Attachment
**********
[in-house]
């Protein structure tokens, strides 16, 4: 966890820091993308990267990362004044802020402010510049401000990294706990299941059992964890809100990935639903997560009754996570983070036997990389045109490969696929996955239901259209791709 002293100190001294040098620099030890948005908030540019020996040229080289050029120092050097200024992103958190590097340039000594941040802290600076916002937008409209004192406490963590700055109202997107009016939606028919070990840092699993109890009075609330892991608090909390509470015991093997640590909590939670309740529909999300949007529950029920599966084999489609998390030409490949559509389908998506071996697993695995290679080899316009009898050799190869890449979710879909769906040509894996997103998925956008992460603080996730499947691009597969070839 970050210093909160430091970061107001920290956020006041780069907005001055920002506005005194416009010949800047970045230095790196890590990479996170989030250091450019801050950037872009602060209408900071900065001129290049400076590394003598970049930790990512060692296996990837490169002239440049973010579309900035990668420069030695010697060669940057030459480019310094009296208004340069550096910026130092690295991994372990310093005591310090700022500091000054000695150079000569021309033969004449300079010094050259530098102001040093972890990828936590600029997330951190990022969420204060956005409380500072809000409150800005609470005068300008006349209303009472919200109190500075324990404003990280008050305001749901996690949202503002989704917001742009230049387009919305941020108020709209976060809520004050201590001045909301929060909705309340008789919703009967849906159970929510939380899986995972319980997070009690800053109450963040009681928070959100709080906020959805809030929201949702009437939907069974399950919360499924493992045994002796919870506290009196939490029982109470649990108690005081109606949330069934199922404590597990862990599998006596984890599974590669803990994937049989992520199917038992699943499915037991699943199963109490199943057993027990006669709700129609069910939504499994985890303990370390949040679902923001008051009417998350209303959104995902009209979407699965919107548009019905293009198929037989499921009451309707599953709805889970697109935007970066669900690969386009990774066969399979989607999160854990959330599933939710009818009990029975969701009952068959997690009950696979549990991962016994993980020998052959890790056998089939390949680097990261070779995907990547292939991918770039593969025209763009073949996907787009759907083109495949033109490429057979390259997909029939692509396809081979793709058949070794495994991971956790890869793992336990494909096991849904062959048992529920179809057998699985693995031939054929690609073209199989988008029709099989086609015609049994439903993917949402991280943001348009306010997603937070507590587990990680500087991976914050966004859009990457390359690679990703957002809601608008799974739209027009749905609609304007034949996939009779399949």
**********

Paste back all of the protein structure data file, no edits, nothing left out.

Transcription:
[in-house]
């Protein structure tokens, strides 16, 4: 966890820091993308990267990362004044802020402010510049401000990294706990299941059992964890809100990935639903997560009754996570983070036997990389045109490969696929996955239901259209791709 002293100190001294040098620099030890948005908030540019020996040229080289050029120092050097200024992103958190590097340039000594941040802290600076916002937008409209004192406490963590700055109202997107009016939606028919070990840092699993109890009075609330892991608090909390509470015991093997640590909590939670309740529909999300949007529950029920599966084999489609998390030409490949559509389908998506071996697993695995290679080899316009009898050799190869890449979710879909769906040509894996997103998925956008992460603080996730499947691009597969070839 970050210093909160430091970061107001920290956020006041780069907005001055920002506005005194416009010949800047970045230095790196890590990479996170989030250091450019801050950037872009602060209408900071900065001129290049400076590394003598970049930790990512060692296996990837490169002239440049973010579309900035990668420069030695010697060669940057030459480019310094009296208004340069550096910026130092690295991994372990310093005591310090700022500091000054000695150079000569021309033969004449300079010094050259530098102001040093972890990828936590600029997330951190990022969420204060956005409380500072809000409150800005609470005068300008006349209303009472919200109190500075324990404003990280008050305001749901996690949202503002989704917001742009230049387009919305941020108020709209976060809520004050201590001045909301929060909705309340008789919703009967849906159970929510939380899986995972319980997070009690800053109450963040009681928070959100709080906020959805809030929201949702009437939907069974399950919360499924493992045994002796919870506290009196939490029982109470649990108690005081109606949330069934199922404590597990862990599998006596984890599974590669803990994937049989992520199917038992699943499915037991699943199963109490199943057993027990006669709700129609069910939504499994985890303990370390949040679902923001008051009417998350209303959104995902009209979407699965919107548009019905293009198929037989499921009451309707599953709805889970697109935007970066669900690969386009990774066969399979989607999160854990959330599933939710009818009990029975969701009952068959997690009950696979549990991962016994993980020998052959890790056998089939390949680097990261070779995907990547292939991918770039593969025209763009073949996907787009759907083109495949033109490429057979390259997909029939692509396809081979793709058949070794495994991971956790890869793992336990494909096991849904062959048992529920179809057998699985693995031939054929690609073209199989988008029709099989086609015609049994439903993917949402991280943001348009306010997603937070507590587990990680500087991976914050966004859009990457390359690679990703957002809601608008799974739209027009749905609609304007034949996939009779399949």